In 1990 God breathed new life into their long-standing interest in missions and began leading them toward ministry in Niger, West Africa, an exciting process that culminated in a year of blessing for their entire family as short-term missionaries at SIM's Galmi Hospital in Niger. There between July 1992 and June 1993, they combined technical work with informal activities, nurturing, coaching and encouraging co-workers. This year of ministry together as a family, before the older children started to move out on their own, made a deep impact on the whole family.

This great experience was one of the components of a growing sense of calling to return to Niger. After a three and a half year return to life in Chicago, the Montgomerys came back to Niger with SIM, this time as long-term missionaries, and this time leaving two of their five children behind in college. The Montgomerys have been back in Niger this term since December 1996. After five months of Hausa study, they helped out doing general administration and medical work at SIM's Galmi Hospital for just over a year.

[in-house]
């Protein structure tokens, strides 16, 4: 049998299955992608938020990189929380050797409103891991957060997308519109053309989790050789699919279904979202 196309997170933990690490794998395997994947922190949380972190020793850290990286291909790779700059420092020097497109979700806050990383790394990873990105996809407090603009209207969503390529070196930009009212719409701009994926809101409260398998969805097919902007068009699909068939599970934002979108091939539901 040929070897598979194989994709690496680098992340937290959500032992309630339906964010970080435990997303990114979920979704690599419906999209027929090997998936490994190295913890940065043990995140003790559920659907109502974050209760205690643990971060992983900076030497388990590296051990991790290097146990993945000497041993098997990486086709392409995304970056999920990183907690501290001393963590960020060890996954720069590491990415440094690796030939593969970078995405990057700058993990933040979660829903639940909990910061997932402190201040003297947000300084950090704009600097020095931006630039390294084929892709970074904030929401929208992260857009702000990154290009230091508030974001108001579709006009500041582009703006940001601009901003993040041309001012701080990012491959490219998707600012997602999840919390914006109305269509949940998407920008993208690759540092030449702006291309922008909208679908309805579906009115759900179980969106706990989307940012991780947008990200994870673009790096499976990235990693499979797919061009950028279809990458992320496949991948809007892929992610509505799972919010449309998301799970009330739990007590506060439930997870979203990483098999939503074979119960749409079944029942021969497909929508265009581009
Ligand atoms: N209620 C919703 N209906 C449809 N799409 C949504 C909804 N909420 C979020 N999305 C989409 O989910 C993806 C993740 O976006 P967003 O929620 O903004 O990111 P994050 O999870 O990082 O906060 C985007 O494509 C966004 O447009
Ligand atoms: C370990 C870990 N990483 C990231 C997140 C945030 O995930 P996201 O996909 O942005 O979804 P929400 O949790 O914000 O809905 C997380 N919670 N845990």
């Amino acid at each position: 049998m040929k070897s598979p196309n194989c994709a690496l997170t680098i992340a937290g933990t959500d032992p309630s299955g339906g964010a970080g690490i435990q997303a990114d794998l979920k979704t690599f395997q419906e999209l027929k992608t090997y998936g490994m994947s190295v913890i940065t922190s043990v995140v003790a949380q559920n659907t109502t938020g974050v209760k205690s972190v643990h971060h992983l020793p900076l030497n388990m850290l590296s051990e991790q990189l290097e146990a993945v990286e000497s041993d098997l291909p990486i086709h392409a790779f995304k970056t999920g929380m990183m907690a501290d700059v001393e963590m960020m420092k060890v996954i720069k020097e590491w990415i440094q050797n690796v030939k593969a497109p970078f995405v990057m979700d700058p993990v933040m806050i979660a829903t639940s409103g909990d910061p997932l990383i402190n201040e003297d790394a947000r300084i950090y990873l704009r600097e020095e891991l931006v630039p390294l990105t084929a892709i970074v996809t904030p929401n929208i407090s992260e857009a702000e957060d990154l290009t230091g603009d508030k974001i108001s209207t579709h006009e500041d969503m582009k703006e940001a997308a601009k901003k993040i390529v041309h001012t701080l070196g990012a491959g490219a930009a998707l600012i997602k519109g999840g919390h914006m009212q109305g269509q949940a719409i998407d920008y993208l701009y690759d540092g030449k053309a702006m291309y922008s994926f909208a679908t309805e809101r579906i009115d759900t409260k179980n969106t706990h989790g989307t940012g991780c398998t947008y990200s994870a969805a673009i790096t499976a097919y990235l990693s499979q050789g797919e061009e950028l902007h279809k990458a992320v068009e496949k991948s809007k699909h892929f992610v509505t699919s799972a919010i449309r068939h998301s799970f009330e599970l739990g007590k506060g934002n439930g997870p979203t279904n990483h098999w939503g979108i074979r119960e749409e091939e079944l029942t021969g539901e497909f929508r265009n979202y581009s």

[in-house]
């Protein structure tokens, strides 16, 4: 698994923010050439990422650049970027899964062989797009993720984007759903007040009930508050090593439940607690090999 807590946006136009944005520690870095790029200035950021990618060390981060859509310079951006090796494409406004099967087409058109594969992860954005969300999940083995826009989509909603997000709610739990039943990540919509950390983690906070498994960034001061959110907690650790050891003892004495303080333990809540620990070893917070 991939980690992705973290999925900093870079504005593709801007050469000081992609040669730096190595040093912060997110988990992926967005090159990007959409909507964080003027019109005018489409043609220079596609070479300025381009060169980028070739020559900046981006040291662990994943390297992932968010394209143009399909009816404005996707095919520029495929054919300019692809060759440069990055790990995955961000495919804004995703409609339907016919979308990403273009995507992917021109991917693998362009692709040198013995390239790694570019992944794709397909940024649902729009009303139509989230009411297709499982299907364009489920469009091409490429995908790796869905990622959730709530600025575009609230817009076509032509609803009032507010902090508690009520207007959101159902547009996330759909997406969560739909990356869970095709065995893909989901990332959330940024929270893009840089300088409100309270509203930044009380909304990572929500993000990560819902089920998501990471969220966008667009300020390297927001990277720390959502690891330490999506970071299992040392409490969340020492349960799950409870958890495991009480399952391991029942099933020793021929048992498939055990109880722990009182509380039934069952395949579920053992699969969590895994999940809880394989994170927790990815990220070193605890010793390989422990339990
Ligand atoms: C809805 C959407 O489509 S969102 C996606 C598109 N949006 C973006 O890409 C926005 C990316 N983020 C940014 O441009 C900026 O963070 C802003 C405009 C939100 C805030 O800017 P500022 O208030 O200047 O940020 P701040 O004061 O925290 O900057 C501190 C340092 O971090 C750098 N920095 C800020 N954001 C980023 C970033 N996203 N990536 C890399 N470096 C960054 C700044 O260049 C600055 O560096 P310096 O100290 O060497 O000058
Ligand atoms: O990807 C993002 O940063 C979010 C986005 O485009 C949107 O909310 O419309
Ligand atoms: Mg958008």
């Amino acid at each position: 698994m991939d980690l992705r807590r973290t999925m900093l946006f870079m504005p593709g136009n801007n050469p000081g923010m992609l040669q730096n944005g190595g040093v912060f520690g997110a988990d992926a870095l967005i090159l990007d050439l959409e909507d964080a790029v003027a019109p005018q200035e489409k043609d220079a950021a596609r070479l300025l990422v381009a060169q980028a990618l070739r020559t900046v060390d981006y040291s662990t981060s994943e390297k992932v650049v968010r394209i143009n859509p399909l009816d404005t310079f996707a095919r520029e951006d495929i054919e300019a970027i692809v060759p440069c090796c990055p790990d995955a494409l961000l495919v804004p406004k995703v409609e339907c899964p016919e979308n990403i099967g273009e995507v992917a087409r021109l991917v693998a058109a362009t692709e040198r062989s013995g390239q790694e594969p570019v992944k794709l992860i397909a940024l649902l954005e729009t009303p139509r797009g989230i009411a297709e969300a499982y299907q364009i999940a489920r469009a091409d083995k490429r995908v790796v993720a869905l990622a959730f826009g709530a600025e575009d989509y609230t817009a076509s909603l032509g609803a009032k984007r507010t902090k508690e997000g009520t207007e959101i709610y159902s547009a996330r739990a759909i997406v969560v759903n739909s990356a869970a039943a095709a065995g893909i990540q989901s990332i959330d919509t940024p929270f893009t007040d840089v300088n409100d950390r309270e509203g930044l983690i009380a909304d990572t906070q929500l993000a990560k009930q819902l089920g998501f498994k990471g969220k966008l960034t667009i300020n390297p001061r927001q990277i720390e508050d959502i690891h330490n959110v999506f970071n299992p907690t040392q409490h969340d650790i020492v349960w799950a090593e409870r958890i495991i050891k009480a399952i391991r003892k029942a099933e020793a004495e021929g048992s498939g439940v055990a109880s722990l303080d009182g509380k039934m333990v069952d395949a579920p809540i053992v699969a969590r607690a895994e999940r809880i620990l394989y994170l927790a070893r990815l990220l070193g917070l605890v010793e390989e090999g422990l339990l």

This year Stephen was asked to serve as SIM Niger's Deputy Area Director for Niger's western region, and they have moved to Niamey to help with SIM Niger/CAR Area Administration.

(Niger backcountry)

Steve and Carol can be reached by email at If you write, keep your messages short and don't expect an answer. The last thing they need is letters they feel they need to respond to. But I think it would be great if you would drop them a note of encouragement, especially those of you who know them.

If you would like to learn more about the country of Niger, this 'Niger Page' produced by the University of Pennsylvania African Studies Department is fairly comprehensive.

The following is a copy of Steve and Carol's newsletter from Niger, February, 1999. (I have added the bold-face type.)

Dear Friends and Family,

Well, here's the New Year ahead of us, full of enormous challenge and possibility. Unless you live in a bubble, and I don't know of anyone who does, life on planet earth is continually full of opportunities for growth! With God's help we will grow and not grow bitter.

The last three months have been extremely busy, full of people opportunities and challenges galore. God is good and we have seen Him resolve some difficult situations with positive learning for all. Others remain to deal with, and we look forward to seeing God work in these situations, also.

Surely the highlight for us, though, from a purely human perspective, was the two weeks that we had all together as a family over Christmas. What a wonderful gift! We talked and sang and traveled and played together to make up for the last two years, and to hold us until the next time.